• The authors tested this deep generative model for supervised learning with all available labels, and obtain a test-set performance of 0.96%, which is among the best published results for this permutation-invariant MNIST classification task.
  • The authors see that nearby regions of latent space correspond to similar writing styles, independent of the class; the left region represents upright writing styles, while the right-side represents slanted styles
Conclusion
  • Discussion and Conclusion

    The approximate inference methods introduced here can be extended to the model’s parameters, harnessing the full power of variational learning.
  • The authors have developed an efficient variational optimisation algorithm for approximate Bayesian inference in these models and demonstrated that they are amongst the most competitive models currently available for semisupervised learning.
  • The authors hope that these results stimulate the development of even more powerful semi-supervised classification methods based on generative models, of which there remains much scope
Summary
  • Introduction:

    Semi-supervised learning considers the problem of classification when only a small subset of the observations have corresponding class labels.
  • The simplest algorithm for semi-supervised learning is based on a self-training scheme (Rosenberg et al, 2005) where the the model is bootstrapped with additional labelled data obtained from its own highly confident predictions; this process being repeated until some termination condition is reached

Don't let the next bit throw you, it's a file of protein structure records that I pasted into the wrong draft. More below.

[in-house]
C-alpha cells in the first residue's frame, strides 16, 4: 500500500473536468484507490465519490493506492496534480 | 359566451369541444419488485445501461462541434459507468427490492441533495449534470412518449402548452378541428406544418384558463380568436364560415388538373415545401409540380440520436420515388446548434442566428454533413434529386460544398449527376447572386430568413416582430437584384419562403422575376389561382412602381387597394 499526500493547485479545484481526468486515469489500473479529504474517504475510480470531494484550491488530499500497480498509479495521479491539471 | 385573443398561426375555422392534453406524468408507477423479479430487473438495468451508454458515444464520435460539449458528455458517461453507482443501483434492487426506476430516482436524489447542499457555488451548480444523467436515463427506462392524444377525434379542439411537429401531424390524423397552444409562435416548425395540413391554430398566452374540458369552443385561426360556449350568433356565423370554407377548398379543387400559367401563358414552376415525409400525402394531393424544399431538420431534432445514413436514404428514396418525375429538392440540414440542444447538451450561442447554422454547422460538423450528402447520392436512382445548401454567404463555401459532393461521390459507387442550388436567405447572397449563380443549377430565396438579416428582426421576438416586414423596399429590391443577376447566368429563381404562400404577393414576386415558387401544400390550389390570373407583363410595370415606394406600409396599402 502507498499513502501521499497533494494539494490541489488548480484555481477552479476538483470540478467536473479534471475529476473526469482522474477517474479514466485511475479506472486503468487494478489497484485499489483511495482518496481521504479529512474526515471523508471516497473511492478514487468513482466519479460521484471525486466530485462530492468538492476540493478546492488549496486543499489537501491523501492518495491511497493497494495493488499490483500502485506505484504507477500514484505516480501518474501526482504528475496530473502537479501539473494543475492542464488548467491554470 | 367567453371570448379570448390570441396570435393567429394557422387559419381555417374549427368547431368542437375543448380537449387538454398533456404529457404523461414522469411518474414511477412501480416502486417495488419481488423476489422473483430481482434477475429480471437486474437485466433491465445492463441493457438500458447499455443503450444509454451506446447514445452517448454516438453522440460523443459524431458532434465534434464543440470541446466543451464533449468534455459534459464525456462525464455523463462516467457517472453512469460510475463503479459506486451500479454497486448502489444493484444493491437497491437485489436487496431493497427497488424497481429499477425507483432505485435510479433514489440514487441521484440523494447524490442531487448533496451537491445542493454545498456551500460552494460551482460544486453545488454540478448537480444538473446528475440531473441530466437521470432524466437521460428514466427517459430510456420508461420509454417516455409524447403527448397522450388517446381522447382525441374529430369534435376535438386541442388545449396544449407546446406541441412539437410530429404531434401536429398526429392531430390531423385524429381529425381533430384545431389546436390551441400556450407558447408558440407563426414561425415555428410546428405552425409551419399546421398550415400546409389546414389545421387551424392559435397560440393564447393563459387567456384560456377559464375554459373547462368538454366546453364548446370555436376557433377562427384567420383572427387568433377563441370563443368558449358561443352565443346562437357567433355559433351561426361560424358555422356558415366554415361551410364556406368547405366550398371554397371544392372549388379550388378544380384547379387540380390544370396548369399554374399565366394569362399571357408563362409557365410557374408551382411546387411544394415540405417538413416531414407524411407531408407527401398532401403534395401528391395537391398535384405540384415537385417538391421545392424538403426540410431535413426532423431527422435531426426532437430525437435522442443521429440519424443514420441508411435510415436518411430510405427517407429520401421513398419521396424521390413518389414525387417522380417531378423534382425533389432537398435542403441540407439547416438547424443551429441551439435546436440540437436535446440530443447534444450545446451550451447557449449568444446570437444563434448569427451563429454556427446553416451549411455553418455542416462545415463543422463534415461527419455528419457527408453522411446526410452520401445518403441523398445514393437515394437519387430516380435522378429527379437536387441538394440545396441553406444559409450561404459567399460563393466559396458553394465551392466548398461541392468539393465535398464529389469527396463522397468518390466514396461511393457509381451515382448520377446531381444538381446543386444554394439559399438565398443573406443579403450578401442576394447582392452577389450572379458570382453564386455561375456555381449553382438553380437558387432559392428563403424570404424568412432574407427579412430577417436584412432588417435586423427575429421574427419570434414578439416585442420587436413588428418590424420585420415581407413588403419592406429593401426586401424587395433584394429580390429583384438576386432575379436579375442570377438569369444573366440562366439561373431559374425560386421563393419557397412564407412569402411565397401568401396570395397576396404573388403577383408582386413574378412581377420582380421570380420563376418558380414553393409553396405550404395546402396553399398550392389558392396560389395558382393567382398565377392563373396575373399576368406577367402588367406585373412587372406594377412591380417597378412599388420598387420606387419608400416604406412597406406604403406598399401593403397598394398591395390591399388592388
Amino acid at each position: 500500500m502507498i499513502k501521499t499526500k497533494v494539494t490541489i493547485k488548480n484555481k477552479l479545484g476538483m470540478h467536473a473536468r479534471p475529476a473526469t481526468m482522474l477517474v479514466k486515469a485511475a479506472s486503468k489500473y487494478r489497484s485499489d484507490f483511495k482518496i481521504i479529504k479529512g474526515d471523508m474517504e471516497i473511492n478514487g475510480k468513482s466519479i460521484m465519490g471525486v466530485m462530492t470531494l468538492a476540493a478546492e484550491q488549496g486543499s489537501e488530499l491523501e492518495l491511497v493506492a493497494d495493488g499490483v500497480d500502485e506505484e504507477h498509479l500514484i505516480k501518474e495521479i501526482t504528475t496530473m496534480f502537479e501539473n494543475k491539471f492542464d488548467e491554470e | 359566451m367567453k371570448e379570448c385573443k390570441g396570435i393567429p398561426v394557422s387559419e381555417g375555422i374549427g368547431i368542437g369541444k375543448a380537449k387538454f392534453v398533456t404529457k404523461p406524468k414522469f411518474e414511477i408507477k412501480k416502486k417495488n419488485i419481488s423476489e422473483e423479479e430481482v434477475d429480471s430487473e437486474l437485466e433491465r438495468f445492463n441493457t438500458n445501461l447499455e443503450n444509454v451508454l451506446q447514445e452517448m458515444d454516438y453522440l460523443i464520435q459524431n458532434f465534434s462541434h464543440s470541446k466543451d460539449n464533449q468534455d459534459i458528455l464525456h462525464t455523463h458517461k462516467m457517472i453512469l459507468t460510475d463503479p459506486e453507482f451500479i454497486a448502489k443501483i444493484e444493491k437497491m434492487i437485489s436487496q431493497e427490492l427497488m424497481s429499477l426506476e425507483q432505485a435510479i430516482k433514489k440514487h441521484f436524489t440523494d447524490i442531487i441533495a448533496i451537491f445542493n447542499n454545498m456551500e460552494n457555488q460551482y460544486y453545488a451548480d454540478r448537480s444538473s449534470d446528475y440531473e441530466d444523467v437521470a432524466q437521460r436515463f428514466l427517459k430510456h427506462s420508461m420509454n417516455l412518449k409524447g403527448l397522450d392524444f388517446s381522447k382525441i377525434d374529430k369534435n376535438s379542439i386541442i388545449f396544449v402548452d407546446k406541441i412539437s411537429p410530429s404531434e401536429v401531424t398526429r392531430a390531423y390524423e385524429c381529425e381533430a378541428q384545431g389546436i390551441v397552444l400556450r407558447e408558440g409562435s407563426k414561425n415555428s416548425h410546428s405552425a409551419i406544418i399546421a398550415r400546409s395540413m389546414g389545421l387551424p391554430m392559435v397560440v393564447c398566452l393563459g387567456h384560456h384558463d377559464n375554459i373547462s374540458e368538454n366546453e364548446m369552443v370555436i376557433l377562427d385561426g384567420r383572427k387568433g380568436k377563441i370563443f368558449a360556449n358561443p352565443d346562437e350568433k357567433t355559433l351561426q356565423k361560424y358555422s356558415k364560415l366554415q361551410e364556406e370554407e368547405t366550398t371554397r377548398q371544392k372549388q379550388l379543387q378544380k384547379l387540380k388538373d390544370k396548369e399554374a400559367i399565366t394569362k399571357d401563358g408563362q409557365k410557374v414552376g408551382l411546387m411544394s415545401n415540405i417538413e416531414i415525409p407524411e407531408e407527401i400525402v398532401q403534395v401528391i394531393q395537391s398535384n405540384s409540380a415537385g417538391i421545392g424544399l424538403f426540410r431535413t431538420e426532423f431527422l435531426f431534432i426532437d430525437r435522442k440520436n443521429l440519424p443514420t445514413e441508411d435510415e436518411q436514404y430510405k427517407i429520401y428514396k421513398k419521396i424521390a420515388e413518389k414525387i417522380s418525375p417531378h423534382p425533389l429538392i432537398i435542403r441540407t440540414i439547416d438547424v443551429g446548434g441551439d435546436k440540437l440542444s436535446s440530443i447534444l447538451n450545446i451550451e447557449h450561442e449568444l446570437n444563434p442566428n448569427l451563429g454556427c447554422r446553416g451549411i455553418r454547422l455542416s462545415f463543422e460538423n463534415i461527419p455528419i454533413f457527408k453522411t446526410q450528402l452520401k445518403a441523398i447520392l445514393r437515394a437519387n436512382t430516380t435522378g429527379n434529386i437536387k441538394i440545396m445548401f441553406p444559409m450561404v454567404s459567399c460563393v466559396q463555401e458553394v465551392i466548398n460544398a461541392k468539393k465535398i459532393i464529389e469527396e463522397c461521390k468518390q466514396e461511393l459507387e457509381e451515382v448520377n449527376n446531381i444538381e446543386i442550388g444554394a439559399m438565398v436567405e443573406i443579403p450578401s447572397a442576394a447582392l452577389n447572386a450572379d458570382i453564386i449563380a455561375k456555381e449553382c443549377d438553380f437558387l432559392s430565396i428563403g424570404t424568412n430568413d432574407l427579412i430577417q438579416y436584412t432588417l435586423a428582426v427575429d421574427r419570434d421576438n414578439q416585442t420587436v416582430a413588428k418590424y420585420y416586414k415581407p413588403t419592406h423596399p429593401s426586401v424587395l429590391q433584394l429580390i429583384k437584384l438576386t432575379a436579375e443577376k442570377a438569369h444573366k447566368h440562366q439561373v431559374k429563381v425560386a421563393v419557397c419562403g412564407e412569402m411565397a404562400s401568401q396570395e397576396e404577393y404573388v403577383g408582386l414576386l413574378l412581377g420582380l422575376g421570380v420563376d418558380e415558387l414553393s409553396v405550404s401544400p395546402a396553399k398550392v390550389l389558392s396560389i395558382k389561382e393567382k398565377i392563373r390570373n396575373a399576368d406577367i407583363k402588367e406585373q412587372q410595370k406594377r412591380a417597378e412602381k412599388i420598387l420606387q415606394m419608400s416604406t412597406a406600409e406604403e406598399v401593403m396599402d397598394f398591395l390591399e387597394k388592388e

• These methods are heuristic and prone to error since they can reinforce poor predictions.
  • Results:

    With which the most important results and figures can be reproduced, is available at http://github.com/dpkingma/nips14-ssl.
  • This combined model provides accurate test-set predictions across all conditions, and outperforms the previously best methods
  • The authors tested this deep generative model for supervised learning with all available labels, and obtain a test-set performance of 0.96%, which is among the best published results for this permutation-invariant MNIST classification task.
  • The authors see that nearby regions of latent space correspond to similar writing styles, independent of the class; the left region represents upright writing styles, while the right-side represents slanted styles
  • Conclusion:

    Discussion and Conclusion

    The approximate inference methods introduced here can be extended to the model’s parameters, harnessing the full power of variational learning.
  • The authors have developed an efficient variational optimisation algorithm for approximate Bayesian inference in these models and demonstrated that they are amongst the most competitive models currently available for semisupervised learning.
  • The authors hope that these results stimulate the development of even more powerful semi-supervised classification methods based on generative models, of which there remains much scope
Tables
  • Table1: Benchmark results of semi-supervised classification on MNIST with few labels
  • Table2: Semi-supervised classification on the SVHN dataset with 1000 labels
  • Table3: Semi-supervised classification on the NORB dataset with 1000 labels
Download tables as Excel